There are also pronouns, called expletive pronouns, that don’t have antecedents:

It is time for the party.

In addition, the relative pronoun what and interrogative pronouns who, which, and what never have antecedents:

Who was late for the party?

Finally, they is often used without an antecedent—

They say a good party isn’t complete without alcohol.

—but careful readers will want to know, “Who says?”

Do you have a question about the comma? Let me know, and I’ll include it in a future installment of Mots Justes’ ongoing series.

Resource

Chicago Manual of Style, The. 15th ed. Chicago: The University of Chicago Press, 2003.

Advertisements

9 Comments

Filed under grammar

9 responses to “Monday Morning Grammar: Pronouns Part I—The Basics

  1. gotheca

    Very nice! I love those obscure grammatical titles, like antecedents and expletive pronouns. (“You called me a what?”)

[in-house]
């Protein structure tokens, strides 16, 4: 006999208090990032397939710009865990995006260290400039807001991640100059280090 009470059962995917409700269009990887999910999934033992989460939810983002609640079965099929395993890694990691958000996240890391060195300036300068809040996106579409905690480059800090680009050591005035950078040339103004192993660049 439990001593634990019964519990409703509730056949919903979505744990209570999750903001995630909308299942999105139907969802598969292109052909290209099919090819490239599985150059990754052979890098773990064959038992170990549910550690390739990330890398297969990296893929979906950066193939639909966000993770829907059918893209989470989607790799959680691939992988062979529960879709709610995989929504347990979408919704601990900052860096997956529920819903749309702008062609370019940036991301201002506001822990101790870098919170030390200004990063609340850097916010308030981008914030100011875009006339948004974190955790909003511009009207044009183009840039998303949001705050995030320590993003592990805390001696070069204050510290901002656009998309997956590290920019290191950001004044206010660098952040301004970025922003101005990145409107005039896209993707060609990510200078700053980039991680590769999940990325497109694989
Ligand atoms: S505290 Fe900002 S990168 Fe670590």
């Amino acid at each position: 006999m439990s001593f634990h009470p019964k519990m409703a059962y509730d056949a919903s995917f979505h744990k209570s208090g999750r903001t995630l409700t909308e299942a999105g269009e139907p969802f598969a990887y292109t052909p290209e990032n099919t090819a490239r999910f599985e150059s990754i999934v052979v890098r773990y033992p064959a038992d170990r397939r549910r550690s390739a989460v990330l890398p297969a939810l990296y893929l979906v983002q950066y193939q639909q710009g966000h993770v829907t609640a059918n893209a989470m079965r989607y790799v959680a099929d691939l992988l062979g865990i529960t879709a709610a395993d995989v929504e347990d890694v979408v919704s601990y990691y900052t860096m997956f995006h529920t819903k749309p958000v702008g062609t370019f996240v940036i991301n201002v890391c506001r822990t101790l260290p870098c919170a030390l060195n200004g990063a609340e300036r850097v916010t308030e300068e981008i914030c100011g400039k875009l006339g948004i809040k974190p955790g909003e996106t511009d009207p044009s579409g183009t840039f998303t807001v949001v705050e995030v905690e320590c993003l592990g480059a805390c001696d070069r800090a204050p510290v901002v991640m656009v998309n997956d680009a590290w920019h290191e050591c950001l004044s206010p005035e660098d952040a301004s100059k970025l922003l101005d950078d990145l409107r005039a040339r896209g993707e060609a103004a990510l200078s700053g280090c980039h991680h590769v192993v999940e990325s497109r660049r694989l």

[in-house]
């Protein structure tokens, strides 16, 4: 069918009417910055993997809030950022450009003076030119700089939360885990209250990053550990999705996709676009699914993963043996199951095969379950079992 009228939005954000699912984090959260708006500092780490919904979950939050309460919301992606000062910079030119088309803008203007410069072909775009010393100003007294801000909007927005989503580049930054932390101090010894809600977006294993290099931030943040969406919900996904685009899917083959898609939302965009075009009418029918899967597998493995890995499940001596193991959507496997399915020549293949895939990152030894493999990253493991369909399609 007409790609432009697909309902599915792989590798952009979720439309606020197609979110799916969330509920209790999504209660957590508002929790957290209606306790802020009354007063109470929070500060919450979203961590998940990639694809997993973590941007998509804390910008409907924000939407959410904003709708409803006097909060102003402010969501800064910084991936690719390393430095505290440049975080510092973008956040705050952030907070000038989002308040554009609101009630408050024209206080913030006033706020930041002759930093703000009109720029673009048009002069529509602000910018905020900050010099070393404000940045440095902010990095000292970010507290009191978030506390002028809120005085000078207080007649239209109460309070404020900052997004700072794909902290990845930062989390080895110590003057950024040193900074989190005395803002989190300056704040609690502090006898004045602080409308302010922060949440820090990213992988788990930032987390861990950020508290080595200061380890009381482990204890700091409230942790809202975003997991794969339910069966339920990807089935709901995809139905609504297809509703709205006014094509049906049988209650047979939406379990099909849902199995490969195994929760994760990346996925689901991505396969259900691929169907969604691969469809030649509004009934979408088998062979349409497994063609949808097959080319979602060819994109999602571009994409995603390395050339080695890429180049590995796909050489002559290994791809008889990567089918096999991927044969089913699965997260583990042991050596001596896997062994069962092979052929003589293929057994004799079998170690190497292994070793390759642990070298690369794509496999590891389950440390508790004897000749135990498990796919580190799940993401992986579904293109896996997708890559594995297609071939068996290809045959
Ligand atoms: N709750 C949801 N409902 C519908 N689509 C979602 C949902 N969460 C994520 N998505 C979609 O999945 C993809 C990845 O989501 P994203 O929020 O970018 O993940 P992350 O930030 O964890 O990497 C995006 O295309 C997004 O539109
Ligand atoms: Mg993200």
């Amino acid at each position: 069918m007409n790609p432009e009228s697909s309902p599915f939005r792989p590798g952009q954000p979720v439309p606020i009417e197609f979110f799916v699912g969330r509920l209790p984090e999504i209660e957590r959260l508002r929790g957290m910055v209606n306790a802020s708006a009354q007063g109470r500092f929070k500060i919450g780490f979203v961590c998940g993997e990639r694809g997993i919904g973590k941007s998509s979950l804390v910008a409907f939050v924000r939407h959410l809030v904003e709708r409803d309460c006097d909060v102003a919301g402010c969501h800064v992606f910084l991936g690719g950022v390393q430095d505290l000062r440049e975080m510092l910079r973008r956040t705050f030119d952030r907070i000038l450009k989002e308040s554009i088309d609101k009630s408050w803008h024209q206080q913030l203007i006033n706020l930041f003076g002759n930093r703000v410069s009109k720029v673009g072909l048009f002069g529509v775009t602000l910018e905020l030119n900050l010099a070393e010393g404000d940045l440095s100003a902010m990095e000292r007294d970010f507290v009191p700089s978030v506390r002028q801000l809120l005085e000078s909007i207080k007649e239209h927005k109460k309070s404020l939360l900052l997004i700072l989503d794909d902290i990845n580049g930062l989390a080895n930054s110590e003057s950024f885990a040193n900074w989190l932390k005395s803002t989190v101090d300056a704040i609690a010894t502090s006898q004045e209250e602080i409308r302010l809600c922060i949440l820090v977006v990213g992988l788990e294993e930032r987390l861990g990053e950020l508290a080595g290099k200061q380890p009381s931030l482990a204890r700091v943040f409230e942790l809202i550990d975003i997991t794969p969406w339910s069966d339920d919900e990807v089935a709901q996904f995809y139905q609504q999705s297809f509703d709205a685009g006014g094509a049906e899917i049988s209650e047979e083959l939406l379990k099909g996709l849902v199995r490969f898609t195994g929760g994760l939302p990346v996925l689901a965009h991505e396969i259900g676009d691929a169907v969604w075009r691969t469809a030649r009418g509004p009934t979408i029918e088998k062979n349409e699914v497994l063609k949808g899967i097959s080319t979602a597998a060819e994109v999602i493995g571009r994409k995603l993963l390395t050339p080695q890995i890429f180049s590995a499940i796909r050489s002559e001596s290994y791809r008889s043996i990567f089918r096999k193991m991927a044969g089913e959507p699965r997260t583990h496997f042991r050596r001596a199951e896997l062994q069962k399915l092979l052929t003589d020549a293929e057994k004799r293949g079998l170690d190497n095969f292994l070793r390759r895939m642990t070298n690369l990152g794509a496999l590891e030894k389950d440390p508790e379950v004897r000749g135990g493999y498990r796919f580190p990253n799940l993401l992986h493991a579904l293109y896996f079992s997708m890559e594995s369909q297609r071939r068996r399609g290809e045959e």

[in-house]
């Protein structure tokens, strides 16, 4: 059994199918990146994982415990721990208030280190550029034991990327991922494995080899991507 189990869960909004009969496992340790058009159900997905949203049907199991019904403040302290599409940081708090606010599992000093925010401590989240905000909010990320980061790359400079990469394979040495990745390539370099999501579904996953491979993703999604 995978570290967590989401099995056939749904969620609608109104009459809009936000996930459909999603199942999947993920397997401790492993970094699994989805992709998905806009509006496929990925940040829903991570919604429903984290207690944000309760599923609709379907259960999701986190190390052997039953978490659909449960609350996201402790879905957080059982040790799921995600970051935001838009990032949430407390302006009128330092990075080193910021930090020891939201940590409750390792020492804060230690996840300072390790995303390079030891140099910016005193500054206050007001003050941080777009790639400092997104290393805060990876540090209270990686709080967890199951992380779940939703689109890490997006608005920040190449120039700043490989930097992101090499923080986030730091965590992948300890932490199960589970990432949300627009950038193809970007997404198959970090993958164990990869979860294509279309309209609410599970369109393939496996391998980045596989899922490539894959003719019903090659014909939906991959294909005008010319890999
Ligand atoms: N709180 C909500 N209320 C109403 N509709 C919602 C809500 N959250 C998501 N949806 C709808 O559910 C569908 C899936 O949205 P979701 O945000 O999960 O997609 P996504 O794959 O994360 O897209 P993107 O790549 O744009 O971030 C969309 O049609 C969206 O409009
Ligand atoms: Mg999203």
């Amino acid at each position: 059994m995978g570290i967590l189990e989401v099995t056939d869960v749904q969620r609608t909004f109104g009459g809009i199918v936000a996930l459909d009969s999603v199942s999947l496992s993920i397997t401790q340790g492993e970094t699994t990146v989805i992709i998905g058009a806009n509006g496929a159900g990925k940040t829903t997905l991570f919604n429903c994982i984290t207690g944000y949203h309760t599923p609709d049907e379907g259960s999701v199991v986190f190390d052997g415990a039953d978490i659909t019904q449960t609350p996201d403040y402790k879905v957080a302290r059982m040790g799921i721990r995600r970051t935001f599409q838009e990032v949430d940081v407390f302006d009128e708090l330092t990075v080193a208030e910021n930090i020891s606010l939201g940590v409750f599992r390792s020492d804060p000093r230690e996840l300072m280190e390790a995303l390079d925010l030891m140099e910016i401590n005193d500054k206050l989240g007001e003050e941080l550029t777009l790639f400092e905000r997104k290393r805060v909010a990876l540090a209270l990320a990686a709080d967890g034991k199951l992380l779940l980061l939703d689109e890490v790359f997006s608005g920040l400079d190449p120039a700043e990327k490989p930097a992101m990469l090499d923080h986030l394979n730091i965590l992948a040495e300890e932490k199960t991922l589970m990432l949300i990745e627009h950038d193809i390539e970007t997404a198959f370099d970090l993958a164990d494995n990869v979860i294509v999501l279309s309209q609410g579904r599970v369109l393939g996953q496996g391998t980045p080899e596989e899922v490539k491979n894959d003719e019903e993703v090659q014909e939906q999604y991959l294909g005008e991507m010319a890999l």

I blog on the craft of writing—big picture stuff—but am always interested in spelling, grammar, and punctuation issues.

    You mention the interrogative pronoun “who.” Do you want to clarify situations in which “who” takes an antecedent?

    Victoria
    http://victoriamixon.com

    • motsjustes

      Hi Victoria, Thanks for visiting Mots Justes!

      Actually, the interrogative pronouns who, which, and what are examples of pronouns that never have antecedents. Does that address your question?

      I look forward to reading your blog!

      Take care, -ae

  2. gotheca

    Hi Ae—

    So here’s my question: what is the definition of the pronoun “who” in a sentence such as: “I love my child, who has freckles”? I was under the impression that “who” is this sentence takes the antecedent “my child.” Is there a more accurate term?

    And please do drop me a line when you visit the blog! I’ll look forward to hearing from you.

    Thanks!

    Victoria

    • motsjustes

      Hi Victoria, In that example, “who” is a relative pronoun. “Who has freckles” is a relative clause that the pronoun “who” introduces and connects to the main clause—i.e., “I love my child.” In this case, “child” is the antecedent.

      I’ll be discussing relative pronouns at more length in a future installment of this series. Stay tuned! -ae